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The Housing Standards Review - Indoor Environmental Standards

- Overheating

- Daylighting

- Sunlighting

- Indoor air quality

It’s worth stating upfront, that this part of the consultation doesn’t propose any new standards on these areas, but does leave the door open for further investigation. So taking each in turn, here’s what we’re working with…


The Government considers that summer overheating is an issue that is of concern, arising from well insulated and air tight properties and that standardised solutions are not yet available. At present SAP makes a basic assessment of Summer Overheating, but it is not considered a reliable assessment, being based heavily on occupant dependant behaviour. The consultation also sets out the Government position that the planning process should review overheating risk, and that a separately developed standard is not suitable in this area. So what does the Government propose?

1)      DCLG are to monitor the issue of overheating to assess if there is need to amend both Part F and Part L.

2)      DCLG will consider the effect on summer overheating when reviewing other areas of the Building Regulations – for example –insulating pipework in communal areas to minimise heat los, which also has an effect on summer overheating – are similar safeguards required elsewhere in the building regulations?

3)      Can SAP Methodology be improved to improve the risk assessment of summer overheating?

4)      Industry should take the lead in developing tools to measure and mitigate summer overheating risks.


Daylighting calculations are currently only required under the HEA 1 category of the Code for Sustainable Homes, and are occasionally used to assess the impact of a new building on the daylight levels to existing buildings.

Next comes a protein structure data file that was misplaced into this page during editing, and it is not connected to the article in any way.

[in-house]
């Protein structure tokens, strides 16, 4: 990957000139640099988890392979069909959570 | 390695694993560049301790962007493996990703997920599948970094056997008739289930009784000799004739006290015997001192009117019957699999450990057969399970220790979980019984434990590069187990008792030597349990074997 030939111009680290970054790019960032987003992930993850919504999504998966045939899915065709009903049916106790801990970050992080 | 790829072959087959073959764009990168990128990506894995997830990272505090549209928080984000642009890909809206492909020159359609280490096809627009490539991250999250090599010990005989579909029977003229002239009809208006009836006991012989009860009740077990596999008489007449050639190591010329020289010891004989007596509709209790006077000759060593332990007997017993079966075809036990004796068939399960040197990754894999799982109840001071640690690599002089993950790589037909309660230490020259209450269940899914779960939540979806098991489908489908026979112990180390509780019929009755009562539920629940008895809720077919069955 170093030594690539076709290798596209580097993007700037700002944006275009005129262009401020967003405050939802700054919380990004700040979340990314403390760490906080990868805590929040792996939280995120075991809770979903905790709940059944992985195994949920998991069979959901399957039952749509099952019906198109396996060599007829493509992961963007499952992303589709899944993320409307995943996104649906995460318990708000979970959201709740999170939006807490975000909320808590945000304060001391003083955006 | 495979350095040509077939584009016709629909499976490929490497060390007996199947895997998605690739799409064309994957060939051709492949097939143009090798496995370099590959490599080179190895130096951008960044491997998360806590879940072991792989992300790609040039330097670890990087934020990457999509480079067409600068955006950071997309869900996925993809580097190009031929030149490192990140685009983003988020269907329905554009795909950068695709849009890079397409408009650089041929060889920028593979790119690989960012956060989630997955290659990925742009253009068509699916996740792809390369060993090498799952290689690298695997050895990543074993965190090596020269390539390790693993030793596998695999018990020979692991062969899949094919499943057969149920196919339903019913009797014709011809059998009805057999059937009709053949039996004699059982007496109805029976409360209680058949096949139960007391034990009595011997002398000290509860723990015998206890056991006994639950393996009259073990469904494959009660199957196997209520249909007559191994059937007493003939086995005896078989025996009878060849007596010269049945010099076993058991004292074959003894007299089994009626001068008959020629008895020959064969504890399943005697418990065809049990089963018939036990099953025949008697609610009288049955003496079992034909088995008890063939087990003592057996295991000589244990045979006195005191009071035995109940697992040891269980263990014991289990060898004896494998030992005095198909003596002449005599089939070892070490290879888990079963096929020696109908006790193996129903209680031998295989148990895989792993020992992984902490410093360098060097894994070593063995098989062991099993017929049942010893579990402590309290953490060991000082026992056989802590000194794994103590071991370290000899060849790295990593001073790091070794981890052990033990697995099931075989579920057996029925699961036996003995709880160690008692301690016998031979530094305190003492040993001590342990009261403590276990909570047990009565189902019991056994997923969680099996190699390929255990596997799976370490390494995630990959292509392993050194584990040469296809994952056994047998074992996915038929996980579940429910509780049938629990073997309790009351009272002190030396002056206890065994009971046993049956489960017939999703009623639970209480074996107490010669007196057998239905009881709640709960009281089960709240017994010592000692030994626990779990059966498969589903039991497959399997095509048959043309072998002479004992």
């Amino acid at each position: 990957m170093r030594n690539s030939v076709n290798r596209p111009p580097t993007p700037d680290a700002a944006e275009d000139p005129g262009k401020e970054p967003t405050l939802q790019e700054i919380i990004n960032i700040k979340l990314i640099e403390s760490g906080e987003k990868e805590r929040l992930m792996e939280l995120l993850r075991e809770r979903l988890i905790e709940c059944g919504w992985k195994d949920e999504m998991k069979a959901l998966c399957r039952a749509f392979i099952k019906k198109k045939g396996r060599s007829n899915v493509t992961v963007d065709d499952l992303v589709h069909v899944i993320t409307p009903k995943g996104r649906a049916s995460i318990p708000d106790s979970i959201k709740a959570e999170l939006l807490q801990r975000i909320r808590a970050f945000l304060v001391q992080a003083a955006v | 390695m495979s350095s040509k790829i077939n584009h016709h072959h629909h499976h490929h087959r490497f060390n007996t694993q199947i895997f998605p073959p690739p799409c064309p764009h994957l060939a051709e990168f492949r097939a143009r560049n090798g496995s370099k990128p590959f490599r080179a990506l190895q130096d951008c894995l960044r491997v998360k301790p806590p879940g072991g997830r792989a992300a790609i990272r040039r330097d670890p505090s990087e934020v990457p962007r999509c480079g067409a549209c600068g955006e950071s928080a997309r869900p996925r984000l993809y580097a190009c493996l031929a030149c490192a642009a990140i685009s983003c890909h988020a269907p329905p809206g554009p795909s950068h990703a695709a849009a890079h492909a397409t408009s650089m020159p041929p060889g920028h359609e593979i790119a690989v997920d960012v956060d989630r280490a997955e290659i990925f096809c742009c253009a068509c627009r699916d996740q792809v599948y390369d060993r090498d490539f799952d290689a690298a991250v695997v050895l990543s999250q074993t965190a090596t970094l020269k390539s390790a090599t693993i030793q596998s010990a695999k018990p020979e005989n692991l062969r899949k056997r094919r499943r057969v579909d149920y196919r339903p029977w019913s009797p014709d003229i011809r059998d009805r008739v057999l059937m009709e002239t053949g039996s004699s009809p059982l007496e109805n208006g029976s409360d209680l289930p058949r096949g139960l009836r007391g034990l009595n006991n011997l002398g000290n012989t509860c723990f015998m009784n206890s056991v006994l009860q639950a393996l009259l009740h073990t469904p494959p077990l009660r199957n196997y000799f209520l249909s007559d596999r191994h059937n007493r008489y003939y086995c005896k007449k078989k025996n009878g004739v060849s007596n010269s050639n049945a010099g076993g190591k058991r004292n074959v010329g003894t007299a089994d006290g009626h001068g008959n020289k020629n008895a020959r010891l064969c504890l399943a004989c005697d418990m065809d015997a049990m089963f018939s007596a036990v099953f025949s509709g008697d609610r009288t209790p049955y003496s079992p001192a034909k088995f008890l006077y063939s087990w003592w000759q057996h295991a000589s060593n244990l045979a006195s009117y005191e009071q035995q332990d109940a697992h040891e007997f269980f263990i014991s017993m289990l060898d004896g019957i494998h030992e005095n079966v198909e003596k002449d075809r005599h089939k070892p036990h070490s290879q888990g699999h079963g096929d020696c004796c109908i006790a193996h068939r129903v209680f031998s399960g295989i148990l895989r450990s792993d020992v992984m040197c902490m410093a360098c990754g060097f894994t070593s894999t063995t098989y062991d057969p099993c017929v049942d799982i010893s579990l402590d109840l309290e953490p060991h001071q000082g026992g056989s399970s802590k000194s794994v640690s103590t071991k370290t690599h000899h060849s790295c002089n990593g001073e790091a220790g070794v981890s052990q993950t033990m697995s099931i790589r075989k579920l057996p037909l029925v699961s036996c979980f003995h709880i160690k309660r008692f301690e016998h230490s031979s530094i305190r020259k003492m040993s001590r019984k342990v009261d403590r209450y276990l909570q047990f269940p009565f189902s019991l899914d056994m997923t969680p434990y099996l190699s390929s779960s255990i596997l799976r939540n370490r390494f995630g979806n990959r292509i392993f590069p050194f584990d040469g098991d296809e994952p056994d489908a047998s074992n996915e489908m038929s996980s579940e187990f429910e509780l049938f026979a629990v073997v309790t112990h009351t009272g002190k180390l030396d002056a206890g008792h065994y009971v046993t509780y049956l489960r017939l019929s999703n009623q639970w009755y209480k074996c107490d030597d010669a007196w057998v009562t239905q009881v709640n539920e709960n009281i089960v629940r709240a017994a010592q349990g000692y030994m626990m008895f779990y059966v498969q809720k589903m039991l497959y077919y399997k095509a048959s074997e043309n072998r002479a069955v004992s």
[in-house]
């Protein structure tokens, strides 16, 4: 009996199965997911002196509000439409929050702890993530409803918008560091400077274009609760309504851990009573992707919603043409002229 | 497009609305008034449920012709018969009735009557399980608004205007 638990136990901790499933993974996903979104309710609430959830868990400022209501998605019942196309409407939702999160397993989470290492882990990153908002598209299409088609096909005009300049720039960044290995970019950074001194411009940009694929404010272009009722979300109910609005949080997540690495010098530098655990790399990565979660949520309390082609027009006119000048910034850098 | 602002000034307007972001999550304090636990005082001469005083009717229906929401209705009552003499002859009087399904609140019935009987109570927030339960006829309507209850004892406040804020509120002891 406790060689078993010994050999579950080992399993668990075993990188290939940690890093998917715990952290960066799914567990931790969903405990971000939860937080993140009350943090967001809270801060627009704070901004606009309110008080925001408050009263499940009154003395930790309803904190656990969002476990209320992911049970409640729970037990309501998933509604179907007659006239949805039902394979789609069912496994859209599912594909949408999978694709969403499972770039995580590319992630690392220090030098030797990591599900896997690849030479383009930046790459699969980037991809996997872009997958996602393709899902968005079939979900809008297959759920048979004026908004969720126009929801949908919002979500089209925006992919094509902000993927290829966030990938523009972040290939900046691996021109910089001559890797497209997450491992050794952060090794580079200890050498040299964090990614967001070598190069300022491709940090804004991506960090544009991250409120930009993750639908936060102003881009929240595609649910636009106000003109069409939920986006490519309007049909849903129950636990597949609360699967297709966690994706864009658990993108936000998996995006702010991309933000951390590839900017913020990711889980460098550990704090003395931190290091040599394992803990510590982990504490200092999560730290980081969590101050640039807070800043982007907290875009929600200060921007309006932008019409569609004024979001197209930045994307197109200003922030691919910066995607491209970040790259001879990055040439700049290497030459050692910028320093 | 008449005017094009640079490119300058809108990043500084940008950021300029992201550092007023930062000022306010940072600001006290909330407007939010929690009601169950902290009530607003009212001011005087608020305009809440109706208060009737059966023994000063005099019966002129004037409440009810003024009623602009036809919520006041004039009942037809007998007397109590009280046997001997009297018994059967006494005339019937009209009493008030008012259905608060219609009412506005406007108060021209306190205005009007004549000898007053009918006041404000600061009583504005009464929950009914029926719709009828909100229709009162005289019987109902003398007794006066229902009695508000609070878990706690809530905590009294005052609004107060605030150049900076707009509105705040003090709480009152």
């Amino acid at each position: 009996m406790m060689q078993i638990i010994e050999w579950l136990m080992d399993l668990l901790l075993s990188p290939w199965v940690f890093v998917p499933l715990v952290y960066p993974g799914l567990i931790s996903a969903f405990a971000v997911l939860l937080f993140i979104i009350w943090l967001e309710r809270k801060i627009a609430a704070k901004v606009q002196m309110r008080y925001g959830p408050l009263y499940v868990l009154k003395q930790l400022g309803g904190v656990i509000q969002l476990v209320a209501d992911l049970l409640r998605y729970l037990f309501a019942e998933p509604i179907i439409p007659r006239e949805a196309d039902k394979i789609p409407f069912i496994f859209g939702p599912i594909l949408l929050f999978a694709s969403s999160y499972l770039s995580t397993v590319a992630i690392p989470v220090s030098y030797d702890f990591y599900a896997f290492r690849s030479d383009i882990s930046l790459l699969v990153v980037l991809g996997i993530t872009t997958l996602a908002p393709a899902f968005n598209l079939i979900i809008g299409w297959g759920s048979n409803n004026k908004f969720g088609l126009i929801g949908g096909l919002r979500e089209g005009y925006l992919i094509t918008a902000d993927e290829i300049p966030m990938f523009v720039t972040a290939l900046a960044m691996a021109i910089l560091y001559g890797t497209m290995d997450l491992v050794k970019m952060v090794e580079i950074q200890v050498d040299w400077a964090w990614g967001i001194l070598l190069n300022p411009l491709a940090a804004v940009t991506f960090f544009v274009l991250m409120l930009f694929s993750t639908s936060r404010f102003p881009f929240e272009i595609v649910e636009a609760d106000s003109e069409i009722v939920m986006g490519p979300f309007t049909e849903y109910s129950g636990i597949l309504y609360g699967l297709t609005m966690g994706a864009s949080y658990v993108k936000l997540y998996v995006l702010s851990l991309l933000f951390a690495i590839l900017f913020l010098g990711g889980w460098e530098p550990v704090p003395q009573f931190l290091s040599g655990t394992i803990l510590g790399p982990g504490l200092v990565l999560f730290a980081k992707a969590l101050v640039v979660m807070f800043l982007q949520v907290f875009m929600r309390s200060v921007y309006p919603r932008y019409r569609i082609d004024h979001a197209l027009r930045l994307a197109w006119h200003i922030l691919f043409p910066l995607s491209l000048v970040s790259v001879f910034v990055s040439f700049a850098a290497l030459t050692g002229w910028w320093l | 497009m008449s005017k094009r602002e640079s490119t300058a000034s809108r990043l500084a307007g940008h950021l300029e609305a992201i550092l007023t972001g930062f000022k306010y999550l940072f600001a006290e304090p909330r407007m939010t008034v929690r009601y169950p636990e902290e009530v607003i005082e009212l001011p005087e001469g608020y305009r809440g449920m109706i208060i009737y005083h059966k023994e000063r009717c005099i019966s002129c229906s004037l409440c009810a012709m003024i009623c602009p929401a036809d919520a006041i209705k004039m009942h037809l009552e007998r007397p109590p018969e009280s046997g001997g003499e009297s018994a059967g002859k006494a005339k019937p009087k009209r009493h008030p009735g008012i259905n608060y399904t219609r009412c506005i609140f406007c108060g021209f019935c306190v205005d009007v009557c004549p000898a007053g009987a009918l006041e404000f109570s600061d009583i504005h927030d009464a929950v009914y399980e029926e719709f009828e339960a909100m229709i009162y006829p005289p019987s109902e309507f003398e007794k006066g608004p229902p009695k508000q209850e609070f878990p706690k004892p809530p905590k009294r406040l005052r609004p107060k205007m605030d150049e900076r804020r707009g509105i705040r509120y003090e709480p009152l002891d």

The Government believes that the levels of natural daylight in new builds is not problematic and therefore doesn’t propose any new standards or regulation on this area. It makes it clear that the HEA 1 methodology used in the CSH is not to be applied through Building Regulations but Local Planning Authorities can continue to use these tools to assess the impact of development, where there is a concern. The Government does ask if there is appetite to investigate this issue further and asks for evidence to show why this area should be regulated further.


This is a brief and easy one! The consultation states that considerations of sunlight to properties should be a planning consideration and not a consideration for the Housing Standards Review. Do you agree??

Indoor air quality:

New houses are currently regulated through Part F when it comes to ventilation. However, recent research has thrown up common cases of non-compliance when a dwelling is completed, leading to issues with mould and condensation growth. Ultimately Part F cannot regulate how someone uses a property and the consultation does indeed recognise this.

However, the government doesn’t look to increase standards in this area, proposing rather to continue to review indoor air quality through Part F, to ensure it is effective and fit for purpose.

So the long and short of this chapter is that there are no impending changes, but that the Government certainly has these areas on the radar with more focus likely in the future.

Do you agree that this approach is correct, or is it too hands off from the Government? Have your say at

Jon Ponting

Author: Jon Ponting

This article was published by Jon Ponting on 16.10.2013.